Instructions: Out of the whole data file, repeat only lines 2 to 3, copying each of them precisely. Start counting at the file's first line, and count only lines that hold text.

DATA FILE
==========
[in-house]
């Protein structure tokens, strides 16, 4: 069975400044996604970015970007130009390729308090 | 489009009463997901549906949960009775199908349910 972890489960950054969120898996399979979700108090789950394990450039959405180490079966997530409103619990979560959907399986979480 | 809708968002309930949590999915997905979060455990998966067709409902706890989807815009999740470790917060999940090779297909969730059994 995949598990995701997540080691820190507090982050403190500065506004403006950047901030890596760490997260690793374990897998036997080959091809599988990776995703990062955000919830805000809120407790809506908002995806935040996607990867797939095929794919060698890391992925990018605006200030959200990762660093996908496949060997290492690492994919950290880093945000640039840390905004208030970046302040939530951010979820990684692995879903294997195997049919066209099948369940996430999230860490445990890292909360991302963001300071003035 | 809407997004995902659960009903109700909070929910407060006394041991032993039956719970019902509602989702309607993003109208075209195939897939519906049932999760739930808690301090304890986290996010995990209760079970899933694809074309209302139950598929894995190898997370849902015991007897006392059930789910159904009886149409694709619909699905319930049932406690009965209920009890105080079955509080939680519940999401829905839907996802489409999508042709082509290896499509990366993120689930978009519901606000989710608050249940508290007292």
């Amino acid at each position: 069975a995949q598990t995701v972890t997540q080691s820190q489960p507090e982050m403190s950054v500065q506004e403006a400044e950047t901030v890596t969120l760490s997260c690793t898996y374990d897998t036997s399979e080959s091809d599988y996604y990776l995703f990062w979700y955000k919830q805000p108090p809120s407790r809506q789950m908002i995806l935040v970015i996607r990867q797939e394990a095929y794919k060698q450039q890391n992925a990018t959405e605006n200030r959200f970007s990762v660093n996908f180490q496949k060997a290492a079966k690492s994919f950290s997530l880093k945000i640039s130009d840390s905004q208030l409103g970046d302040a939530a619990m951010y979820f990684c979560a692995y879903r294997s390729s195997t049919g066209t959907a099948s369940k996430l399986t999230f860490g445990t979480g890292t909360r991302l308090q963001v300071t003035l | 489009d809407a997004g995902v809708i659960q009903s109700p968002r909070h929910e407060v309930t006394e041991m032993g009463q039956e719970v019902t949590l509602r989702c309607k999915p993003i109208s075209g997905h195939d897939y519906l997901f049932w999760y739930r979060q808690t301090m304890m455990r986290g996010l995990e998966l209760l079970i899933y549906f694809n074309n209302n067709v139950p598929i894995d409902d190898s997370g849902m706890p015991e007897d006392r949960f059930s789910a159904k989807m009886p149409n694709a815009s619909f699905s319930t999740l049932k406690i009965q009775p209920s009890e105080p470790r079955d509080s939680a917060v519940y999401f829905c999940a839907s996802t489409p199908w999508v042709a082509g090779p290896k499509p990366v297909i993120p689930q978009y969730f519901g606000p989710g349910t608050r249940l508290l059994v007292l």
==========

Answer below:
């Protein structure tokens, strides 16, 4: 069975400044996604970015970007130009390729308090 | 489009009463997901549906949960009775199908349910 972890489960950054969120898996399979979700108090789950394990450039959405180490079966997530409103619990979560959907399986979480 | 809708968002309930949590999915997905979060455990998966067709409902706890989807815009999740470790917060999940090779297909969730059994 995949598990995701997540080691820190507090982050403190500065506004403006950047901030890596760490997260690793374990897998036997080959091809599988990776995703990062955000919830805000809120407790809506908002995806935040996607990867797939095929794919060698890391992925990018605006200030959200990762660093996908496949060997290492690492994919950290880093945000640039840390905004208030970046302040939530951010979820990684692995879903294997195997049919066209099948369940996430999230860490445990890292909360991302963001300071003035 | 809407997004995902659960009903109700909070929910407060006394041991032993039956719970019902509602989702309607993003109208075209195939897939519906049932999760739930808690301090304890986290996010995990209760079970899933694809074309209302139950598929894995190898997370849902015991007897006392059930789910159904009886149409694709619909699905319930049932406690009965209920009890105080079955509080939680519940999401829905839907996802489409999508042709082509290896499509990366993120689930978009519901606000989710608050249940508290007292």
């Amino acid at each position: 069975a995949q598990t995701v972890t997540q080691s820190q489960p507090e982050m403190s950054v500065q506004e403006a400044e950047t901030v890596t969120l760490s997260c690793t898996y374990d897998t036997s399979e080959s091809d599988y996604y990776l995703f990062w979700y955000k919830q805000p108090p809120s407790r809506q789950m908002i995806l935040v970015i996607r990867q797939e394990a095929y794919k060698q450039q890391n992925a990018t959405e605006n200030r959200f970007s990762v660093n996908f180490q496949k060997a290492a079966k690492s994919f950290s997530l880093k945000i640039s130009d840390s905004q208030l409103g970046d302040a939530a619990m951010y979820f990684c979560a692995y879903r294997s390729s195997t049919g066209t959907a099948s369940k996430l399986t999230f860490g445990t979480g890292t909360r991302l308090q963001v300071t003035l | 489009d809407a997004g995902v809708i659960q009903s109700p968002r909070h929910e407060v309930t006394e041991m032993g009463q039956e719970v019902t949590l509602r989702c309607k999915p993003i109208s075209g997905h195939d897939y519906l997901f049932w999760y739930r979060q808690t301090m304890m455990r986290g996010l995990e998966l209760l079970i899933y549906f694809n074309n209302n067709v139950p598929i894995d409902d190898s997370g849902m706890p015991e007897d006392r949960f059930s789910a159904k989807m009886p149409n694709a815009s619909f699905s319930t999740l049932k406690i009965q009775p209920s009890e105080p470790r079955d509080s939680a917060v519940y999401f829905c999940a839907s996802t489409p199908w999508v042709a082509g090779p290896k499509p990366v297909i993120p689930q978009y969730f519901g606000p989710g349910t608050r249940l508290l059994v007292l």